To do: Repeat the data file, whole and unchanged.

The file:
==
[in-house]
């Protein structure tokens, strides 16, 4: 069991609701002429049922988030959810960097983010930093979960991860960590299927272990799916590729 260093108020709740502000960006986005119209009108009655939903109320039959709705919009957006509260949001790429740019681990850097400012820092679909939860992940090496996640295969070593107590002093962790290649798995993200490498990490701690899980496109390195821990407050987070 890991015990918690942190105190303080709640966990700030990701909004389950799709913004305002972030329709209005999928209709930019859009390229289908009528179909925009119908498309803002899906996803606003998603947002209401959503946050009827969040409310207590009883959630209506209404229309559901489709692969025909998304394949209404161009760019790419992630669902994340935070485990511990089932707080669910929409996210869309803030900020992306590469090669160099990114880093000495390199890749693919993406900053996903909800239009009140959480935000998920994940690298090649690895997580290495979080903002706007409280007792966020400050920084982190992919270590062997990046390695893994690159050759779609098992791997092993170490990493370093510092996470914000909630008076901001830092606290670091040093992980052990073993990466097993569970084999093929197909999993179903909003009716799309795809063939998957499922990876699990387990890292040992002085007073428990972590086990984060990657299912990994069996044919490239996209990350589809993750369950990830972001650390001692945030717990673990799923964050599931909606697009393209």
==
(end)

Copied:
[in-house]
């Protein structure tokens, strides 16, 4: 069991609701002429049922988030959810960097983010930093979960991860960590299927272990799916590729 260093108020709740502000960006986005119209009108009655939903109320039959709705919009957006509260949001790429740019681990850097400012820092679909939860992940090496996640295969070593107590002093962790290649798995993200490498990490701690899980496109390195821990407050987070 890991015990918690942190105190303080709640966990700030990701909004389950799709913004305002972030329709209005999928209709930019859009390229289908009528179909925009119908498309803002899906996803606003998603947002209401959503946050009827969040409310207590009883959630209506209404229309559901489709692969025909998304394949209404161009760019790419992630669902994340935070485990511990089932707080669910929409996210869309803030900020992306590469090669160099990114880093000495390199890749693919993406900053996903909800239009009140959480935000998920994940690298090649690895997580290495979080903002706007409280007792966020400050920084982190992919270590062997990046390695893994690159050759779609098992791997092993170490990493370093510092996470914000909630008076901001830092606290670091040093992980052990073993990466097993569970084999093929197909999993179903909003009716799309795809063939998957499922990876699990387990890292040992002085007073428990972590086990984060990657299912990994069996044919490239996209990350589809993750369950990830972001650390001692945030717990673990799923964050599931909606697009393209």